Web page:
Tuesday, February 19, 2008

A Change of Pace

I’m trying now to force out the long fabled “site,” yes, the one I gave up on last year. It will come screaming into this world sooner or later, and, now that I’ve some gracious help, it should be sooner.

To that end, my free time will be split again for a while. What to do?

I’ve been reading Geary’s Guide to the World’s Great Aphorisms. It’s been a fun read from Mae West’s “Between two evils, I always pick the one I never tried before” to Bertrand Russell’s “War does not determine who is right—only who is left.” According to Geary a good aphorism should be short and have some sort of memerable twist.

I didn’t get a page into the book before I realized that I’m actually a collector of personal aphorisms and never knew it. I’m just so naturally longwinded. I suddenly remembered a file from years ago where I'd collected some aphorisms and just found it again.

I know I generally write posts that are way too long, and so now for something completely different (and time saving :-)). The next couple posts will be short, unbearably so for my traditional self, longing to explain in detail. But I think these short sentences get to some middle of my perspective and motivations, and, hey, I liked them enough to save them for years, and I’d love to see what sort of feedback they could elicit. Do you have a similar aphorism? A counter aphorism? Just keep in mind that:

As Laub says:

Men appreciate aphorisms because, among other reasons, they contain half-truths. That is an unusually high percentage.


So here begins a bunch of posts of some of my short aphorisms, starting with the notion behind the origin of my blog name:

Never look to complete yourself in love. Look instead to be the subordinate cog missing from a work much larger than any two individuals could ever become on their own.

Eh, I’d probably phrase that differently nowadays… Maybe:

Don’t aim to fill your missing pieces, but learn how they could help you fill a missing piece.

Or maybe:

Every cog inside a machine is as significant as that machine. Every other cog is as significant as a cog.

Or maybe:

A man has never been completed by completing himself.

(That picture is actually of a sculpture in our home; I guess I like the analogy.)


[kɹeɪ̯g̊] said...

Wow, that was remarkably short.

Scot said...


Java said...

I've wondered about the origin of the blog name. Thanks for filling us in. I find it amusing that you have that sculpture in your home! You must be quite a cog person! I gather from reading here for a while that you are some sort of scientist. I think those lovely little pictures on each post are images from under a microscope, cells maybe, but I'm not sure what. And each is different anyway. But they all have an artistic element to them, in line and/or color composition and/or balance. This also leads me to think "scientist." Would there perhaps be some engineering in there anywhere, either vocational or avocational? That would explain the whole "cog" thing.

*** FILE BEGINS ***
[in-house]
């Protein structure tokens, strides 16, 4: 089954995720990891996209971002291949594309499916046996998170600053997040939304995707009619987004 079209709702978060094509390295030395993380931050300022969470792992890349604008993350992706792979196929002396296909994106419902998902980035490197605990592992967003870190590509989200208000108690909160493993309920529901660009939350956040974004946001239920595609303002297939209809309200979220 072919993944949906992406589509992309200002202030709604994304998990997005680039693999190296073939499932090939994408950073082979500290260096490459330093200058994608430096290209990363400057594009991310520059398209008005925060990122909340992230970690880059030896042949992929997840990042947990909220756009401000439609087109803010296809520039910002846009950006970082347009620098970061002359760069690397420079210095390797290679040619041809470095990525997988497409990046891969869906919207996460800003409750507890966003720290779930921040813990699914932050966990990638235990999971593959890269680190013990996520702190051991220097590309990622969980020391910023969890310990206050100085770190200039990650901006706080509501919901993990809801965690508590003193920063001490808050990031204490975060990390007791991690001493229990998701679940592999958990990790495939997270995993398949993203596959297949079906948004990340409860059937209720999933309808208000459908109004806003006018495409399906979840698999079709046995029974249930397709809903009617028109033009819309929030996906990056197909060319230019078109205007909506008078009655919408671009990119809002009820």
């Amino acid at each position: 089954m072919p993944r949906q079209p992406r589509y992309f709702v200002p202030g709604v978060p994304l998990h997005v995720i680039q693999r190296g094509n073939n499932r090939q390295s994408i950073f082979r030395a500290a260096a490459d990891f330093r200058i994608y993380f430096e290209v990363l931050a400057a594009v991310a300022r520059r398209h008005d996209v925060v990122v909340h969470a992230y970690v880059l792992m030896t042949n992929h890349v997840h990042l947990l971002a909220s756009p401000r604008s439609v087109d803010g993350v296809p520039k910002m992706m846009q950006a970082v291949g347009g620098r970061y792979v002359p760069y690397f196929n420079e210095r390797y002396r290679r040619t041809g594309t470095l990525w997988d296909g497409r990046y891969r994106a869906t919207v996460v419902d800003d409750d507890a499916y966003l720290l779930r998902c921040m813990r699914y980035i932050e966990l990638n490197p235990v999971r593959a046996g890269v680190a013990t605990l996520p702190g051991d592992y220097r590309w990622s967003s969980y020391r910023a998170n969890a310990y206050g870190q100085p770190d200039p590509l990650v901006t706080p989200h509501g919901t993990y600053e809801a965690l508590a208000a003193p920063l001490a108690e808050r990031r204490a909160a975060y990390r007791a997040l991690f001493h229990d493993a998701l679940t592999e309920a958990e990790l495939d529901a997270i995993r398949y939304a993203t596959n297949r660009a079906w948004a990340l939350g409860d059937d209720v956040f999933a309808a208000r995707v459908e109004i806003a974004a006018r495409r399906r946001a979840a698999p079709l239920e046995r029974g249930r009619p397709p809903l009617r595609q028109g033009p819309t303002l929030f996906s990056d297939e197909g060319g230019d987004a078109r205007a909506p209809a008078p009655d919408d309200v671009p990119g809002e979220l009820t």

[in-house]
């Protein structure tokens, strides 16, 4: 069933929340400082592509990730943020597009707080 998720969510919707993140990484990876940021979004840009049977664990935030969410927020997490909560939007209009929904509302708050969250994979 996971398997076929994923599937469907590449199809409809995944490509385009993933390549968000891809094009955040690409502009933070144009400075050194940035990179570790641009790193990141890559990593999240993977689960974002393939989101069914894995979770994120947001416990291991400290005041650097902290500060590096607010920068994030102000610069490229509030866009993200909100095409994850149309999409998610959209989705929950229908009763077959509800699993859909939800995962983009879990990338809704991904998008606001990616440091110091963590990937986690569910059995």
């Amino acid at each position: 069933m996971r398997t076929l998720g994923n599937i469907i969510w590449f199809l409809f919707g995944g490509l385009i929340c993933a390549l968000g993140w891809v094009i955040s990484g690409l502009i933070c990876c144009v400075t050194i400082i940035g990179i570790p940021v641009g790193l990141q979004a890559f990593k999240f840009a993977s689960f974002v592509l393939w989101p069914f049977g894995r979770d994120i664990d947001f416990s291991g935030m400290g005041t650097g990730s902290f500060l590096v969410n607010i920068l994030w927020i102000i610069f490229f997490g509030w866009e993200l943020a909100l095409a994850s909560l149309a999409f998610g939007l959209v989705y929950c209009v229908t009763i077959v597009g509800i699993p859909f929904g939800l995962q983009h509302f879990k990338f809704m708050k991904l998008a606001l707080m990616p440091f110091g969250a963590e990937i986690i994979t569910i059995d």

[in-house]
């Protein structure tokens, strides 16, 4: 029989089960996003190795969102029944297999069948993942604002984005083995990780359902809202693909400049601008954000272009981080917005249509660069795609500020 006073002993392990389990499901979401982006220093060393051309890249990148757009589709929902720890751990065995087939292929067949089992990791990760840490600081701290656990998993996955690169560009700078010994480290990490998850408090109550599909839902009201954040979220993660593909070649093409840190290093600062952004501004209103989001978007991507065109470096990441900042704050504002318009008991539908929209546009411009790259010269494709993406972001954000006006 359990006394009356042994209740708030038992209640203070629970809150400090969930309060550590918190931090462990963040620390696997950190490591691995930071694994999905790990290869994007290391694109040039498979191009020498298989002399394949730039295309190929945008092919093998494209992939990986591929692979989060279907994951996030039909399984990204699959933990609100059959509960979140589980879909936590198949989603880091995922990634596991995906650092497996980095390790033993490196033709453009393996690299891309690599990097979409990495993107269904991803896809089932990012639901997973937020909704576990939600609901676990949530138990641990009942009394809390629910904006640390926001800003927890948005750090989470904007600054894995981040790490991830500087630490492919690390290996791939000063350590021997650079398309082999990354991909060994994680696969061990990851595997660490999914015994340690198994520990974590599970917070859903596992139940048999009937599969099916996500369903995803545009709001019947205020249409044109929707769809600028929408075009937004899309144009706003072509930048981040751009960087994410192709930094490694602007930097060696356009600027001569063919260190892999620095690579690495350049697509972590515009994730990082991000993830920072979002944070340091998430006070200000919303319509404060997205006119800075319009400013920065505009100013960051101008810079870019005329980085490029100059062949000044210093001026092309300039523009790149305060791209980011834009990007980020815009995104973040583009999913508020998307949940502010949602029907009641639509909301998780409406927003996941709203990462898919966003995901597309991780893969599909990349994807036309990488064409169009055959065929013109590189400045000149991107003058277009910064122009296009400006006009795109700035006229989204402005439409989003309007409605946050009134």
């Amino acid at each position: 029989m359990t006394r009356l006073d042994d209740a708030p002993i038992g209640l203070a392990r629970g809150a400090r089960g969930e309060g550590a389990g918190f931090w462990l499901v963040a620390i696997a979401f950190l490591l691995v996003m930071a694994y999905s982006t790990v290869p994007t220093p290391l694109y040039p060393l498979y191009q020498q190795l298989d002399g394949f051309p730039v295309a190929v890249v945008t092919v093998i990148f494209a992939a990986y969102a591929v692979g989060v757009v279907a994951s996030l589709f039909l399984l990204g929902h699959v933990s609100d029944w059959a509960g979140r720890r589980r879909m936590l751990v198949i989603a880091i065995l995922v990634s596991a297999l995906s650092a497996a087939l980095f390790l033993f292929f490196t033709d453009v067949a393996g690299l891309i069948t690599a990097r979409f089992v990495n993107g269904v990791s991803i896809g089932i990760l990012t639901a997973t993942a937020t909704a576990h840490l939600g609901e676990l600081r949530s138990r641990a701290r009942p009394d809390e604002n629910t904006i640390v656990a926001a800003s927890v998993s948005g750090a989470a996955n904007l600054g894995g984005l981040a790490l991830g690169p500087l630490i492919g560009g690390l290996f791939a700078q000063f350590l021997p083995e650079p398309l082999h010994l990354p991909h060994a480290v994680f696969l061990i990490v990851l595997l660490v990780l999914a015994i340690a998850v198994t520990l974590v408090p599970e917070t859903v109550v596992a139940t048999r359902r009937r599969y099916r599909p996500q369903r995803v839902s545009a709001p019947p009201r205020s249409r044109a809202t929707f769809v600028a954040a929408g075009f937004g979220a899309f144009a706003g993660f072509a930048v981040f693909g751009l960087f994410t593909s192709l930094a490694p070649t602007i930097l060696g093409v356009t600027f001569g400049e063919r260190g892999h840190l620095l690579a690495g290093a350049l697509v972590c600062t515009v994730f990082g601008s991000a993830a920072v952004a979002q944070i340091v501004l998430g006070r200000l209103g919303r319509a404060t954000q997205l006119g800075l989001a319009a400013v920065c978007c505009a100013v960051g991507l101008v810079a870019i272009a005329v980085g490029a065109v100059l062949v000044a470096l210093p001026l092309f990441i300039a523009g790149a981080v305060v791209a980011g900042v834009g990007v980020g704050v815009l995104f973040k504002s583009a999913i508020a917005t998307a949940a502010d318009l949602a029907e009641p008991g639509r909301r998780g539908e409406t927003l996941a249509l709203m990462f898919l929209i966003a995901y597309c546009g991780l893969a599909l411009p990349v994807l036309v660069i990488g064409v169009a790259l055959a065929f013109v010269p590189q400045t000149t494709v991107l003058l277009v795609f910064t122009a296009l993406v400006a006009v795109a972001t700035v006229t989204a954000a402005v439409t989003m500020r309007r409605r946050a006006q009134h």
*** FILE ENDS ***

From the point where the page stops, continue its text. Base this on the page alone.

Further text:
Oh, and I like this aphorism. As John Donne said, no man is an island.

I also am long winded. I specialize in making a short story long. I love reading your rambling posts that always seem to arrive somewhere that makes sense. I'm not sure with my longwindedness that I am able to arrive at the intended destination. Sometimes I get misdirected in mid-thought and end up somewhere else entirely. Makes for an adventure filled life.

I like aphorisms: short and to the point. I just don't seem to be able to write or think like that! :-)

Java said...

Ah-hem. Case in point.

Scot said...

Yes, Java, I am in a science professionally (I haven’t posted exactly what field, but I don’t much fit in my field and I tinker in many areas outside of it anyway). And thank you for noticing the photos. I can never tell if my aesthetic sense translates :-). They are images from a simple light microscope I keep in my office at home (all my images from work would, sadly, look like bland noise).

Most of them are plant parts, or stuff found around the house. The boys love to explore the microscopic world with their pop and when we find something neat, I snap a picture. The one for this post is of sugar crystals. The one before this post is of cabbage and the one after is of an ink jet picture; it’s actually of Brian’s pixilated eye. And the next is a carrot... :-)

Oh and you bet I’ll get back to rambling. I just want to get this other project off the ground.